Amid all the acrimony, there is at least some irony. In the wake of the proposed pact that currently sees golf’s establishment, led by the PGA Tour, creating a partnership with Saudi Arabia’s Public Investment Fund/LIV Golf and the DP World Tour, at least one player is benefitting.
Last week Laurie Canter played in the DP World Tour’s ISPS Handa World Invitational. This week the 33-year-old Englishman is teeing it up in the St. Andrews Bay Championship, an Asian Tour International Series event, at the Fairmont course just outside the Home of Golf. And next month he hopes to be part of LIV Golf’s event at Rich Harvest Farms outside of Chicago.
Given all that we have seen in professional golf at the highest level over the last 18 months, Canter’s situation represents an extraordinary state of affairs, the irony created by his fall in status on the former European Tour.
Having skipped a few events on the 2022 schedule as he pursued play on the LIV Golf circuit, the former South African and Spanish Amateur champion finished 130th on the Race to Dubai. Outside the all-exempt category (those finishing 1-117 on the DP World Tour rankings), Canter fell into the tour’s Category 18, made up of those within positions 118-133. From there, his opportunities to play on his home tour were clearly more limited. But that also meant, in weeks when he was outside the starting lineup on the DP World Tour, he was free to play elsewhere.
“I’ll be at the final three LIV events, probably in a reserve capacity,” Canter told Golf Digest. “I may be the only DP World Tour member who can do that, because of my category 18 status. I won’t be subject to further fines or suspensions by the DP World Tour as long as that category does not improve. [Canter is currently No. 125 on this year’s Race to Dubai points list having played five events, including a third-place showing at the Alfred Dunhill Championship last December.]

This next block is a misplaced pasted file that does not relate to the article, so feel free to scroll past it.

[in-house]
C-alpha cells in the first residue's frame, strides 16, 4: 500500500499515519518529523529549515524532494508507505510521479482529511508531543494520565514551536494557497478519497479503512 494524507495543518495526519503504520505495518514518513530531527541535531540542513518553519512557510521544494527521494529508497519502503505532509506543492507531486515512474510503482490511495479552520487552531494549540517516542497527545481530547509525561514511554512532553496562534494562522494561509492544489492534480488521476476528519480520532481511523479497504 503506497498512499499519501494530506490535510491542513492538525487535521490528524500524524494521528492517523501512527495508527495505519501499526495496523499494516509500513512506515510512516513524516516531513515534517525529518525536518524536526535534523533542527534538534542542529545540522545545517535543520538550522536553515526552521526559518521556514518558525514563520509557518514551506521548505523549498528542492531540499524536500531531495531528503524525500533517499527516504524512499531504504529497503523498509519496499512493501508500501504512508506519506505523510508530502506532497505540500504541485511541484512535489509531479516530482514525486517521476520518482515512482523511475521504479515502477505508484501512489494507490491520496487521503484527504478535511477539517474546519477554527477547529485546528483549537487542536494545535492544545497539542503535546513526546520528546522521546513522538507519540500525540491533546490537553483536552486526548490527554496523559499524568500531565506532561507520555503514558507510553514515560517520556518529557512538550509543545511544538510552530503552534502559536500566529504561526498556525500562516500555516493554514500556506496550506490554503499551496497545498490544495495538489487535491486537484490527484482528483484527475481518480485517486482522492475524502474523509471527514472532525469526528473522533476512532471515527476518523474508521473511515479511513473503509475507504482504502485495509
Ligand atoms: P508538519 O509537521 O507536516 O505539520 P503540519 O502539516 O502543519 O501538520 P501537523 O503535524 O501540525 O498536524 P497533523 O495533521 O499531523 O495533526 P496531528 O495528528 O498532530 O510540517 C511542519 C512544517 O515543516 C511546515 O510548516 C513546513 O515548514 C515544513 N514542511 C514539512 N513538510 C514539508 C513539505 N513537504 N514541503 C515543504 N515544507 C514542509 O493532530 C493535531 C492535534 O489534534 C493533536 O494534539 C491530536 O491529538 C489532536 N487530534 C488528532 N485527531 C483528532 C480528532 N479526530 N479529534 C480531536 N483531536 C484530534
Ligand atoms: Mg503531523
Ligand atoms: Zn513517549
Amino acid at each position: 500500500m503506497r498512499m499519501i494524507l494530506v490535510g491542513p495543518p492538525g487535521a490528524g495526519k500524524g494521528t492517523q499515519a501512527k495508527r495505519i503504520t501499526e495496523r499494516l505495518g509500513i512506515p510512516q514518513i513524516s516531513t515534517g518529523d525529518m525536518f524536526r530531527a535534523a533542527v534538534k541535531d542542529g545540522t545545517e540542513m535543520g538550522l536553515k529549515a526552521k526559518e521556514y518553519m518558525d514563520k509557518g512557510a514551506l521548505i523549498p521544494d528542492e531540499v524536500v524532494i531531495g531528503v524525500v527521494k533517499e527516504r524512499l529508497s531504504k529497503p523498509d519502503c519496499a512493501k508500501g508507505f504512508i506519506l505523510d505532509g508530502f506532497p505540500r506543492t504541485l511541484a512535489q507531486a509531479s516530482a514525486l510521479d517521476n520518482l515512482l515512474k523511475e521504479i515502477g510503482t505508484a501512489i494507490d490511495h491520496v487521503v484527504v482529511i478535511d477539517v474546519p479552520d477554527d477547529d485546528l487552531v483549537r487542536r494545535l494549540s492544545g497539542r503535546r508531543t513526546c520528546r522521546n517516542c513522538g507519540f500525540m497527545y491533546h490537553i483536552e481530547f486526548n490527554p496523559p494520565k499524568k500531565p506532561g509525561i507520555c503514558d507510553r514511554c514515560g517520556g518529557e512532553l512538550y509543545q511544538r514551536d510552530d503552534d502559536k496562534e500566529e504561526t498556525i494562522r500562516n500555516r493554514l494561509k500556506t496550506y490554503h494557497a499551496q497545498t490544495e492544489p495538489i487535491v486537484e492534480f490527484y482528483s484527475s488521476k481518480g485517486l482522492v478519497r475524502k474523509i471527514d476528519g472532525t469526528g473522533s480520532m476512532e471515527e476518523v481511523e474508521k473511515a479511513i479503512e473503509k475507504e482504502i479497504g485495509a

“Technically, I do need a release for each LIV event or Asian Tour event, but they won’t stop me playing as long as I am not eligible for a DP World Tour event in those weeks. Looking at the upcoming schedule, it’s unlikely I’ll make it into any. So I’ve been lucky in a perverse way.”
Canter, shown playing in LIV Golf's event at The Greenbrier, has competed in 11 LIV tournaments in 2023, his best finish at 15th-place in Orlando in March.
Still, Canter is at pains to point out he has never stopped being a DP World Tour member. Unlike the likes of his fellow LIV players Sergio Garcia, Lee Westwood, Ian Poulter and Henrik Stenson, he has not resigned his membership of the Wentworth-based organization.
“Everything you read suggests that I have left the tour,” says Canter, three times a runner-up in DP World Tour events, including the 2021 BMW PGA Championship where he lost by a shot to American Billy Horschel. “I never have. And I have never wanted to leave. I’ll only stop being a member when the system spits me out one day. That’s what is meant to happen. I’ll get to a point where I’ll be replaced by those who are better and younger and fitter.
“It has actually never entered my head to resign,” he continues. “But the likes of Lee, Sergio, Henrik and Ian are in a different place. The extent of the bad feeling between the DP World Tour and them is a shame. They have contributed so much. Martin Kaymer, too. For them to be made to feel outcasts is not right. The argument that LIV is a threat to the tour doesn’t add up for me. So I understand that those guys are sick and tired of it. If I was in their position, I think I’d feel the same. But being at odds with the tour didn’t sit well with me. So I was fine with the outcome of the disciplinary process.”